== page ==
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Should we be ditching French for Mandarin?

August 5th, 2009 by Emily

For years French has been the most popular foreign language taught in schools. French tutors have also proved exceptionally popular, and not just amongst the school-age population. Older people looking to work or retire abroad are also keen to employ a tutor.

France is our nearest truly foreign neighbour and in times past the two countries' languages were heavily intertwined. However, in terms of global usage, French is well below Mandarin Chinese, English and Hindustani. So does it deserve its pole position in the language curriculum?

As the world battles with recession, China is one of the few economies still growing and it is an increasingly important figure on the world stage. As it shares no characteristics with English, Mandarin Chinese is a notoriously difficult language to learn and students may benefit from being taught at a young age, while still in the critical acquisition period or retaining some vestige of that sponge-like ability.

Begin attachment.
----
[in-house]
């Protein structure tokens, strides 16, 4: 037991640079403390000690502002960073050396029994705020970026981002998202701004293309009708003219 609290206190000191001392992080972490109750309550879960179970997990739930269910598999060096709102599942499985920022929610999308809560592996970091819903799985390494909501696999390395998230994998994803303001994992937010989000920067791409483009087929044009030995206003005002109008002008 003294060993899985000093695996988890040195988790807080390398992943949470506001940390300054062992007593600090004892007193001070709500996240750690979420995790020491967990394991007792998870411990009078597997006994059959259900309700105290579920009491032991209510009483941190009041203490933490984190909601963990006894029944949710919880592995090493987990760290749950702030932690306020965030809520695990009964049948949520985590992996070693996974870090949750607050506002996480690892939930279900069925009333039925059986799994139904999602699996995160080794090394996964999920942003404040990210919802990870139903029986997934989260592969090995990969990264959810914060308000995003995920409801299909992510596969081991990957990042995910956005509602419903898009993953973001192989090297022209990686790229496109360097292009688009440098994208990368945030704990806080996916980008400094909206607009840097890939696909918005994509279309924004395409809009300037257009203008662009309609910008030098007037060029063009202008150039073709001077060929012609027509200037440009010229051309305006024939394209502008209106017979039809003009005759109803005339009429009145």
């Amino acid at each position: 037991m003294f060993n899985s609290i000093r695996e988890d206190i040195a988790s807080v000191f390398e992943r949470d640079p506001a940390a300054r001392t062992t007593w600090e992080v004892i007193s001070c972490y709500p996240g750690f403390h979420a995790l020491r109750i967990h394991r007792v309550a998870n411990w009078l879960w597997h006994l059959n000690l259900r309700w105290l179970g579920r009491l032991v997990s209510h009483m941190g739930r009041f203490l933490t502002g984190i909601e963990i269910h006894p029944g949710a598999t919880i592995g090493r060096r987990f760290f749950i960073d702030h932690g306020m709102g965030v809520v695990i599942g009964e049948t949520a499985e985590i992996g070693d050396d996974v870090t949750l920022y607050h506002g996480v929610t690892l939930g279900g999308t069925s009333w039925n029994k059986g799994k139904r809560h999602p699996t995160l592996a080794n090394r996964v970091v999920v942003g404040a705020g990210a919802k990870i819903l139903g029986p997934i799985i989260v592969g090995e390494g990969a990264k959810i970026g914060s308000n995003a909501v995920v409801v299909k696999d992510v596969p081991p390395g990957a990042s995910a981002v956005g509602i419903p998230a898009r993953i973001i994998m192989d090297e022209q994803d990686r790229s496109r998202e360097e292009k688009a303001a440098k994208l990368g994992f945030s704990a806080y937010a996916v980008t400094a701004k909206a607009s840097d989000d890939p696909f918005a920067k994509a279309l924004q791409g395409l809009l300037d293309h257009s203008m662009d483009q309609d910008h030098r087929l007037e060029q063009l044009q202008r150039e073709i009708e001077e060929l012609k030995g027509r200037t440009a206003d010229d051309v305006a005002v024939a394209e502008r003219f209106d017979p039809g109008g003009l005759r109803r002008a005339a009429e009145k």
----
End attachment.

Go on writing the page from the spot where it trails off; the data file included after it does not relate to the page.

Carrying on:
Statistically, Mandarin Chinese is the most widely spoken language in the world, but do statistics reflect the utility of a language? Although one of the six official UN languages, Chinese is largely confined to one exceptionally big and heavily populated country. It is not used as a lingua franca in the same way as French or English.

Perhaps we should be considering more difficult languages on the curriculum while students are young enough to pick them up with ease. It's also possible the UK business community will begin to increase its demand for Mandarin tuition as its ties with China grow stronger. As a tutor, do you find there is much demand for 'harder' language teaching and do you think the situation will change in the months and years to come?

Categories: French, Mandarin